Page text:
The paint has been applied in a variety of techniques, ranging from stiff pastes to transparent glazes. In the drapery, the highlights of the folds are marked with stiffly brushed, free angular strokes of white paint, covered with a glaze of crimson red. The glaze is built up more thickly in the shadows, so that it appears almost black. Several pentimenti in the folds of both sleeves are visible to the naked eye as faint white strokes, covered with red glaze.
The paint layer is heavily abraded, revealing the white ground and underlayers in the pattern of the fabric weave. The worst areas of abrasion are in the beard and the right side of the head and hair. There are many small areas of loss in the face, as well as a larger loss over the bridge of the nose. There is a small vertical line of loss in the upper folds of the sleeve at left. The painting was treated in 1950 by Mario Modestini, at which time a discolored varnish was removed and the painting was inpainted. The varnish applied by him in 1950 had discolored by 2018; thus, the painting was treated again at that time.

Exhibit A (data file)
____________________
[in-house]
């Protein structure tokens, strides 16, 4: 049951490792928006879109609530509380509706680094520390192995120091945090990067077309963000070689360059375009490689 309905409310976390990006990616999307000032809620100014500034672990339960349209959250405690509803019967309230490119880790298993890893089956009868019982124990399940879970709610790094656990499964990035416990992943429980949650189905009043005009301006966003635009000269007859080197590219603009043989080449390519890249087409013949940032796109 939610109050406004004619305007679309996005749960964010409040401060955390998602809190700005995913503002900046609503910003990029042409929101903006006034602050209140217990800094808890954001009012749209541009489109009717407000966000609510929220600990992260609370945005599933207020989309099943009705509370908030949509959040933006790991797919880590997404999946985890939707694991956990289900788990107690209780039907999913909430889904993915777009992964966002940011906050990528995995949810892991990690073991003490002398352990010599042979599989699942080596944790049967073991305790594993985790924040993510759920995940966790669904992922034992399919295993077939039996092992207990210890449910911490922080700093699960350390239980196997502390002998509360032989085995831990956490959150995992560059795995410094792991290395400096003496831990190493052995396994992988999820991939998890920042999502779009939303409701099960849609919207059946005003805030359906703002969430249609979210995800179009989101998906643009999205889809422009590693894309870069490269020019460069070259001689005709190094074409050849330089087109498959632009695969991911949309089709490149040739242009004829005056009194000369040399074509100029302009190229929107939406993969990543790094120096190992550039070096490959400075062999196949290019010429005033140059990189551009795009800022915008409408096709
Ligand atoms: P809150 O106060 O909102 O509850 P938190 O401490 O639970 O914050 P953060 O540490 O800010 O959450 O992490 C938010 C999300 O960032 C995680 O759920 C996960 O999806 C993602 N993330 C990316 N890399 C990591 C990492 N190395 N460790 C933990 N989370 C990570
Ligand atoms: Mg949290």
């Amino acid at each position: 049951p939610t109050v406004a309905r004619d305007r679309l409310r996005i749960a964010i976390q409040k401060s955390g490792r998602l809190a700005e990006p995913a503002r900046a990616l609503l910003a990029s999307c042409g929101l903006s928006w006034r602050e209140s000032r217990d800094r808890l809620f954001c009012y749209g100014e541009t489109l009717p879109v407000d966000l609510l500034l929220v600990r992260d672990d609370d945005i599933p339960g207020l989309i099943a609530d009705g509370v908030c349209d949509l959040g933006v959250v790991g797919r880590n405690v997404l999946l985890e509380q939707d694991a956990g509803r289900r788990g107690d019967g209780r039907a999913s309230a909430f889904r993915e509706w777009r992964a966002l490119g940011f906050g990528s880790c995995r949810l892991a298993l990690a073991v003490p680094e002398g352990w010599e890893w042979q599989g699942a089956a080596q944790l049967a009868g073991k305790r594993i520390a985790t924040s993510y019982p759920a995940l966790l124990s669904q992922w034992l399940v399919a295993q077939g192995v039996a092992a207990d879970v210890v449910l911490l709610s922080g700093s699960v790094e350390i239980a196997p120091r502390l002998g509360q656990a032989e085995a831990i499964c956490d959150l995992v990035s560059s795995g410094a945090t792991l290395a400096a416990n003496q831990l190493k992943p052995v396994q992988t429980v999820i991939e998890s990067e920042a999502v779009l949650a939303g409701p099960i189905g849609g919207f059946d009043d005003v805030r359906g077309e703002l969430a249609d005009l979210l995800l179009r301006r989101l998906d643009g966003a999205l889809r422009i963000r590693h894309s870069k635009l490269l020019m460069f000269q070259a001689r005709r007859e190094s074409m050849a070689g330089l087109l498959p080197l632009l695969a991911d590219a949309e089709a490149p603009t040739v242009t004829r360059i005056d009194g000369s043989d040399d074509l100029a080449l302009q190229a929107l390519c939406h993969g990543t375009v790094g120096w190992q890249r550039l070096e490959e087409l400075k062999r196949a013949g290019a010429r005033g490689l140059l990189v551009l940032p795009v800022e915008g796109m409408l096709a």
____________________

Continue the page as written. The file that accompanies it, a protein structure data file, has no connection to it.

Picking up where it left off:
Robert Echols and Joanna Dunn based on the examination report by Sarah Fisher
March 21, 2019
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- Rossi, Paola. Jacopo Tintoretto: I ritratti. Venice, 1974: 132-133, n. 154; fig. 152.
- European Paintings: An Illustrated Summary Catalogue. National Gallery of Art, Washington, 1975: 342, repro.
- Shapley, Fern Rusk. Catalogue of the Italian Paintings. 2 vols. National Gallery of Art, Washington, 1979: 1:467-468; 2:pl. 333.
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- Butterfield, Andrew. "Brush with Genius [review of the exhibition Tintoretto, Museo Nacional del Prado, Madrid, 2007] ." The New York Review of Books (26 April 2007): 12.